A structured questionnaire, developed by Bieri[20], was modified and translated into the Filipino language. The socio-demographic profiles i.e. name, age, date of birth, sex, and grade level were gathered. The questionnaire was designed to capture important aspects of KAP among the population in the sample area. This included respondents’ knowledge about STH, its signs and symptoms, and its mode of transmission. It also sought information about the respondent's attitude toward STH and their hygiene practices. Additionally, the questionnaire captured health education practices at school and sources of SAC's information about STH. Majority of the questions can be answered by a yes or no, other questions used a likert scale, and few questions are in an open-ended form. This modified and translated questionnaire was answered first by 30 non-respondents Grades III-V pupils before the actual utilization for a face validity testing wherein readability, clarity of language used, consistency of style and formatting, and feasibility were evaluated. The reliability testing was done based on the judgment of the two researchers via inter-rater reliability methods using MS Excel (percentage agreement=90%; Cohen's Kappa=0.80).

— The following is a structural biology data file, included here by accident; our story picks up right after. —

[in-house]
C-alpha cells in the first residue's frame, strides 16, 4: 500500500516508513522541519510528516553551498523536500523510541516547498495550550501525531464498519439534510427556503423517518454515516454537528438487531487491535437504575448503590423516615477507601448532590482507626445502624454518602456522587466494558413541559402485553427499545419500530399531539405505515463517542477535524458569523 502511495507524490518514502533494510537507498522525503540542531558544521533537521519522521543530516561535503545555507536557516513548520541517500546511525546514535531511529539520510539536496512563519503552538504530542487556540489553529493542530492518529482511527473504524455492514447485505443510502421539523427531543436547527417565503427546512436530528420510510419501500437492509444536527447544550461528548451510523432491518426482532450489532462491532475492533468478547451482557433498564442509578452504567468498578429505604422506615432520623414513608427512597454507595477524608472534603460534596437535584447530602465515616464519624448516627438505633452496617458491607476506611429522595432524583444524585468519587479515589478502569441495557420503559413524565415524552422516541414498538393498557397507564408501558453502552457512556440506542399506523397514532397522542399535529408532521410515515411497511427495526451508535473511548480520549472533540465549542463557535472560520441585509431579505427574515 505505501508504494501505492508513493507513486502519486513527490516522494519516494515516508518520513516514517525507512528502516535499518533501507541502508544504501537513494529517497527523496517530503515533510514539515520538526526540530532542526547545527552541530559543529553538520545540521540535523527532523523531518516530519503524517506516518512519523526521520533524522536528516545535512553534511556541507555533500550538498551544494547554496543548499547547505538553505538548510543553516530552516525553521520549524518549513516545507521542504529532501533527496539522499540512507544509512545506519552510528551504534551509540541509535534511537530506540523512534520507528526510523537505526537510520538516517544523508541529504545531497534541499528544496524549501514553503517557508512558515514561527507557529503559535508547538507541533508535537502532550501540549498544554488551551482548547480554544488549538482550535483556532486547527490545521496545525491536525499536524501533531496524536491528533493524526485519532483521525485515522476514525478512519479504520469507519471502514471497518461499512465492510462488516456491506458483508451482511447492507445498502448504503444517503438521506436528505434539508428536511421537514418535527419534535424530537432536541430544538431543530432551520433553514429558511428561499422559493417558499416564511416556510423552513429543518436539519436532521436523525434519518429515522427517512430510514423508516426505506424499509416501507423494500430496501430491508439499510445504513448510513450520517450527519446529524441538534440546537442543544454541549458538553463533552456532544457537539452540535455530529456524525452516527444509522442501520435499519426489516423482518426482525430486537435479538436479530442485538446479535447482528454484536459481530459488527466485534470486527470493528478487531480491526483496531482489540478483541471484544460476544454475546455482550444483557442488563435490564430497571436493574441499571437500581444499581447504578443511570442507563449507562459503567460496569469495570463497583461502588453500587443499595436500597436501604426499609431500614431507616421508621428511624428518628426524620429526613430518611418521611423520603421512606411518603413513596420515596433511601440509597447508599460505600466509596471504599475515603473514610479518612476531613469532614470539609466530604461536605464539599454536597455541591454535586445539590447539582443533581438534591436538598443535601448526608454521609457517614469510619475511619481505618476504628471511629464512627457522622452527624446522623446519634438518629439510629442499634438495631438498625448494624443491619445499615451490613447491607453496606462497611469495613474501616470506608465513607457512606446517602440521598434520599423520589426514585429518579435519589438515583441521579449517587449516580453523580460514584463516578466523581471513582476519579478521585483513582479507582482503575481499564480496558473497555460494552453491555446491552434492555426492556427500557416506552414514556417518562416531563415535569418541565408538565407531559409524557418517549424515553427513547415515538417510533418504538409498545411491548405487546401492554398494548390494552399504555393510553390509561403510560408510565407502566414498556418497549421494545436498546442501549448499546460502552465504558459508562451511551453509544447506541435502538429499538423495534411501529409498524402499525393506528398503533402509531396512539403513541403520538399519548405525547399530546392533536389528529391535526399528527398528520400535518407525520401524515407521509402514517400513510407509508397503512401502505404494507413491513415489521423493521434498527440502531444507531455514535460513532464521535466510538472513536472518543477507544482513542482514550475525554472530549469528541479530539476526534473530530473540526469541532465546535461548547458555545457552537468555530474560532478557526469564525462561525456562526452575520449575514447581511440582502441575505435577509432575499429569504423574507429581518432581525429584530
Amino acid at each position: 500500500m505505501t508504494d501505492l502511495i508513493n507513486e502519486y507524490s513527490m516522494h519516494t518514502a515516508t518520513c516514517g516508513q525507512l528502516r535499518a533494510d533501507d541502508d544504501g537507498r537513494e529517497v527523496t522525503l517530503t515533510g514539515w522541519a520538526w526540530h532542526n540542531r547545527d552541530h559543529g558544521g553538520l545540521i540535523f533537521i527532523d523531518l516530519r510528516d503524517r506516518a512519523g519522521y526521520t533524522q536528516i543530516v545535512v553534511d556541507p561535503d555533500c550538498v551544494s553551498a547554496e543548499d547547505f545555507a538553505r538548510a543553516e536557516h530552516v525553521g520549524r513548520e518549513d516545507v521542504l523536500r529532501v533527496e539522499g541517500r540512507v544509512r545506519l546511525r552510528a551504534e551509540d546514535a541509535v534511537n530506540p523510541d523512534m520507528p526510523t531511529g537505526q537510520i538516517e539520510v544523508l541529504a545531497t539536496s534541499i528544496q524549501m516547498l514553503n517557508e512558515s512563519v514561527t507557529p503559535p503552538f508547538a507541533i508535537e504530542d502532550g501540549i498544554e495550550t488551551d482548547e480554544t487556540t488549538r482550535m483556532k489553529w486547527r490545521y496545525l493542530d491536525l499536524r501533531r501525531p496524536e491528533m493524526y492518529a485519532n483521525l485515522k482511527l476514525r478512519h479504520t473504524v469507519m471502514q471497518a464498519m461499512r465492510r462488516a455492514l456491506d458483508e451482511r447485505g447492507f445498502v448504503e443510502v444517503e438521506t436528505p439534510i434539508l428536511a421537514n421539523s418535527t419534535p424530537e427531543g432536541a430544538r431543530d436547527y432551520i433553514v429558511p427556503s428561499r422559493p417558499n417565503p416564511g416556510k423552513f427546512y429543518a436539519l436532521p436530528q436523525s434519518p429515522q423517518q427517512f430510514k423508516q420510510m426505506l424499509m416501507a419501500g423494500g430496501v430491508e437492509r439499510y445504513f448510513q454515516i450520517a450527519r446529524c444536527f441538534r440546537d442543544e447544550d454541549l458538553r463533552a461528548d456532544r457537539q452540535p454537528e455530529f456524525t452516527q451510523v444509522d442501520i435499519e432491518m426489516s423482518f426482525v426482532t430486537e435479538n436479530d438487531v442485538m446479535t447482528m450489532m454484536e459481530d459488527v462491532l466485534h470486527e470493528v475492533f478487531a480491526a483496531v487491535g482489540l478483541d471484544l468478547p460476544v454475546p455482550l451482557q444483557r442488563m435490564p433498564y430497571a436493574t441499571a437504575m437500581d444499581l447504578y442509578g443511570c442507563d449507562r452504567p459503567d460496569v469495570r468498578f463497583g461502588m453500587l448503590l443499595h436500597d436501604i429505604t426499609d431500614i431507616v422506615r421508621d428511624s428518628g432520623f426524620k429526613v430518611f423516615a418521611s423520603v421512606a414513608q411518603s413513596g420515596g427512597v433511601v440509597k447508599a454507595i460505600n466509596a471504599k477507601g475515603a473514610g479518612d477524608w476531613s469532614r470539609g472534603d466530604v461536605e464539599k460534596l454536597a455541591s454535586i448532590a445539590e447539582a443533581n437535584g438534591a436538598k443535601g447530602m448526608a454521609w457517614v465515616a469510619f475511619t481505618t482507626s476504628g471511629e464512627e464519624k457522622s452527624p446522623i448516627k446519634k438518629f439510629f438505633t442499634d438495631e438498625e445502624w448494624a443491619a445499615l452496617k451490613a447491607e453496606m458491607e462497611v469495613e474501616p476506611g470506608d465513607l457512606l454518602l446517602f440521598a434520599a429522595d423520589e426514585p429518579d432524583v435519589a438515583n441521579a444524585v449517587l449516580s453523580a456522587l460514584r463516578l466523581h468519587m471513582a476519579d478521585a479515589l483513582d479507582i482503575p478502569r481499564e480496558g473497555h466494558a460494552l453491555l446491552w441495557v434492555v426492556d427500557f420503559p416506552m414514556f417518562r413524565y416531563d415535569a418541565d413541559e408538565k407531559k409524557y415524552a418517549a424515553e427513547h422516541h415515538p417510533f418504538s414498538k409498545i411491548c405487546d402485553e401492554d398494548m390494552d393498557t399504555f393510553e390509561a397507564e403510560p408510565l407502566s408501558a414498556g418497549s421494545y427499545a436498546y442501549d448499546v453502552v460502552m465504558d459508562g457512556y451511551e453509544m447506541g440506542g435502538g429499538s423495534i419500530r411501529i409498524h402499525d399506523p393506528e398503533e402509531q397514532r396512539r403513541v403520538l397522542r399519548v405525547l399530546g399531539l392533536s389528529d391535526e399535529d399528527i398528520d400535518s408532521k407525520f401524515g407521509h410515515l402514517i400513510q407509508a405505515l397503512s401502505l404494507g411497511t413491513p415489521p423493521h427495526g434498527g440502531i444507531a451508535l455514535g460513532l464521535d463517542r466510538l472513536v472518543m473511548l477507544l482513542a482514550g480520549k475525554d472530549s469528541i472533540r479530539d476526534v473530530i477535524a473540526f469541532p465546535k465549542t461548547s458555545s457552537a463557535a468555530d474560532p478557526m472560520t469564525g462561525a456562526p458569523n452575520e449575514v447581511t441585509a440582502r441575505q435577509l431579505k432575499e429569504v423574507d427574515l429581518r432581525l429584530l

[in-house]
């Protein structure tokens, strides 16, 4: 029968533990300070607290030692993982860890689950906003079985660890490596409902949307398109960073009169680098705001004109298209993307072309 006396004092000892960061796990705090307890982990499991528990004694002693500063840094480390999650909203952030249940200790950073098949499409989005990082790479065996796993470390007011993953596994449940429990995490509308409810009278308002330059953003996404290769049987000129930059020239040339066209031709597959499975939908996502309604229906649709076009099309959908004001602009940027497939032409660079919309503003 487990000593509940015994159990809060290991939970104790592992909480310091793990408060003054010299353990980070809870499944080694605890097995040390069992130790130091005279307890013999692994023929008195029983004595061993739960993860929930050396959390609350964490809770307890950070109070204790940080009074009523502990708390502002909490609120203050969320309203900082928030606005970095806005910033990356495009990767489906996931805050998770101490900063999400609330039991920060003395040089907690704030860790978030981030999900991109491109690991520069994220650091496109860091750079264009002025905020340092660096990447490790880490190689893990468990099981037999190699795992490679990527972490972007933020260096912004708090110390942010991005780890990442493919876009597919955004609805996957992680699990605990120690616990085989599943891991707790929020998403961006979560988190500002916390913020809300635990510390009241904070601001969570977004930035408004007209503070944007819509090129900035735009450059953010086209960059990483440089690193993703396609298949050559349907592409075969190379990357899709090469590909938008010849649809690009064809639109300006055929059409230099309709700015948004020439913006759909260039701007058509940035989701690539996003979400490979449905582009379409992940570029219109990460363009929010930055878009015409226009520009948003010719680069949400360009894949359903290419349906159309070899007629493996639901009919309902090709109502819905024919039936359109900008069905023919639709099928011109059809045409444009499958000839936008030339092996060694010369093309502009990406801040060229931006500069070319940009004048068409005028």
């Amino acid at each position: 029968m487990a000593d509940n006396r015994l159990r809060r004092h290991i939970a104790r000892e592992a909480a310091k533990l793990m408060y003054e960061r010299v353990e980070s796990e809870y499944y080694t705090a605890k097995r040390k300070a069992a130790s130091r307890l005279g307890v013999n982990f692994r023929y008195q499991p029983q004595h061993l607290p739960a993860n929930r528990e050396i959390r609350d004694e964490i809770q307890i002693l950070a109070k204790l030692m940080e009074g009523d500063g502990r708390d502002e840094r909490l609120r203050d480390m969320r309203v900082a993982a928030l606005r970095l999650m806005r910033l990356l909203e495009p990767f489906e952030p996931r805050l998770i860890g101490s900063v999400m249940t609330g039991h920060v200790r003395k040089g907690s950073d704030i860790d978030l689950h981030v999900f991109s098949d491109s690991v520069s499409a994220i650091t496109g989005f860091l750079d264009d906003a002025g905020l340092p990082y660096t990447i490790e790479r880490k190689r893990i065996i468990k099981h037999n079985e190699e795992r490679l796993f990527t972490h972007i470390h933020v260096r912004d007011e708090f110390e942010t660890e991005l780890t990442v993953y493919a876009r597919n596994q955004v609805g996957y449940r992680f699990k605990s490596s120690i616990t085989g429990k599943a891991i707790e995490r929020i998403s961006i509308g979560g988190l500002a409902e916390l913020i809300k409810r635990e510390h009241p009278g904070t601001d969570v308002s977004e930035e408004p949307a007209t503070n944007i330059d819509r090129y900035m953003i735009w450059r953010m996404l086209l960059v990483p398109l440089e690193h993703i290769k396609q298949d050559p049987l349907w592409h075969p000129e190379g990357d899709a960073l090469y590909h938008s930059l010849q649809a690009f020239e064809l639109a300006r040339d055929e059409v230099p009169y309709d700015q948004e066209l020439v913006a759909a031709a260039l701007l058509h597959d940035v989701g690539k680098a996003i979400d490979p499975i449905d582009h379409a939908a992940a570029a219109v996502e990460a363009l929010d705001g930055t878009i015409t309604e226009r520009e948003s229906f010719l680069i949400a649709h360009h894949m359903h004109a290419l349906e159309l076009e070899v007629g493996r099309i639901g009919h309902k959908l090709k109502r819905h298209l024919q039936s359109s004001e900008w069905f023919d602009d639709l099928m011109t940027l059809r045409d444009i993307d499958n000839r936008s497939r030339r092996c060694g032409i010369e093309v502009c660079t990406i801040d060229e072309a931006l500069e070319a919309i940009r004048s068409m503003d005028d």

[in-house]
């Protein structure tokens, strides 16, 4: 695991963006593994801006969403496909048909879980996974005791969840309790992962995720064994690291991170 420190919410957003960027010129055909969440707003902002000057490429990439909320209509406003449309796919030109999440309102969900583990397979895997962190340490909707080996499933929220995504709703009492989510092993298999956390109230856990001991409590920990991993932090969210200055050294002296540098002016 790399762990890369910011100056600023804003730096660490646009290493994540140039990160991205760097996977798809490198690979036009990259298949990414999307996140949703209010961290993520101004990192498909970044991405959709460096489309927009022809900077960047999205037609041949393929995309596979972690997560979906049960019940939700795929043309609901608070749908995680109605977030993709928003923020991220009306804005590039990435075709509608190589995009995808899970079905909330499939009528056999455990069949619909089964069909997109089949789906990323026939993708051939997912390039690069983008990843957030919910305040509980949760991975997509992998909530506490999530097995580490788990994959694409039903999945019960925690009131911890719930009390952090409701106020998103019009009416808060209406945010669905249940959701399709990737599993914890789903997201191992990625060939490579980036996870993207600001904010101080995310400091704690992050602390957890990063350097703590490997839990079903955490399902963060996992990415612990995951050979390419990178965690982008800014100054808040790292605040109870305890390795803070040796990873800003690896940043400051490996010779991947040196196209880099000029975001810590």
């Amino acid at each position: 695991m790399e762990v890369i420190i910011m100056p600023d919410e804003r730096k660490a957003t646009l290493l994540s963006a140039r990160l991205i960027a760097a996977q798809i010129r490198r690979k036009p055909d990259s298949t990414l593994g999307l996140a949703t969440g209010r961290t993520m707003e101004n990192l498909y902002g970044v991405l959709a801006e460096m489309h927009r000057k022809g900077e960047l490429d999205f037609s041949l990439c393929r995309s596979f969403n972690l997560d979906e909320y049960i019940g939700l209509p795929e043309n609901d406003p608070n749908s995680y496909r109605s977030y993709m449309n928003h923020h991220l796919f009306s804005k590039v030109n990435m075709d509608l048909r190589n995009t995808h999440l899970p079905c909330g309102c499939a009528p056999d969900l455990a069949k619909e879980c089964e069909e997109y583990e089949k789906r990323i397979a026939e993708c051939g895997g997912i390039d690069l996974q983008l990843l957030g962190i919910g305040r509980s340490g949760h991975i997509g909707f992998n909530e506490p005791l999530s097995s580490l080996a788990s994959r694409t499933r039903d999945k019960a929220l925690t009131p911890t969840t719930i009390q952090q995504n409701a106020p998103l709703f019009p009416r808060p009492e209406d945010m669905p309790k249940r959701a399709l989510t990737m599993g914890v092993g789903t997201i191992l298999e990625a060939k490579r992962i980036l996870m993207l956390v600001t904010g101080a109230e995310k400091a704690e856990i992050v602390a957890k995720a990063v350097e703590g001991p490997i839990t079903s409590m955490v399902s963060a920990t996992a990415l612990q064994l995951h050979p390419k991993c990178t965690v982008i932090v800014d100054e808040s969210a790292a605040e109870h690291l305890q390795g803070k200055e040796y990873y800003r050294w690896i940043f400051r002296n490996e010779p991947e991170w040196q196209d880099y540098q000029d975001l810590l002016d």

2.5. Nutritional status assessment

Anthropometric data were also taken. Height and weight were measured using a mechanical eye-level physician scale with a height rod. Each SAC was asked to stand at the centre of the scale platform with bare feet and empty pockets. The weight was measured and recorded to the nearest 0.1 kg, while the height was measured and recorded to the nearest 0.1 cm. These anthropometric measurements were classified using the international reference standard, which is used by the Department of Education as a reference. The nutritional status was evaluated based on the weight-for-age/body mass index and height-for-age data. The sums of which were computed to reflect the overall nutritional status of the SAC participants i.e. severely wasted, wasted, normal, overweight, and obese[26].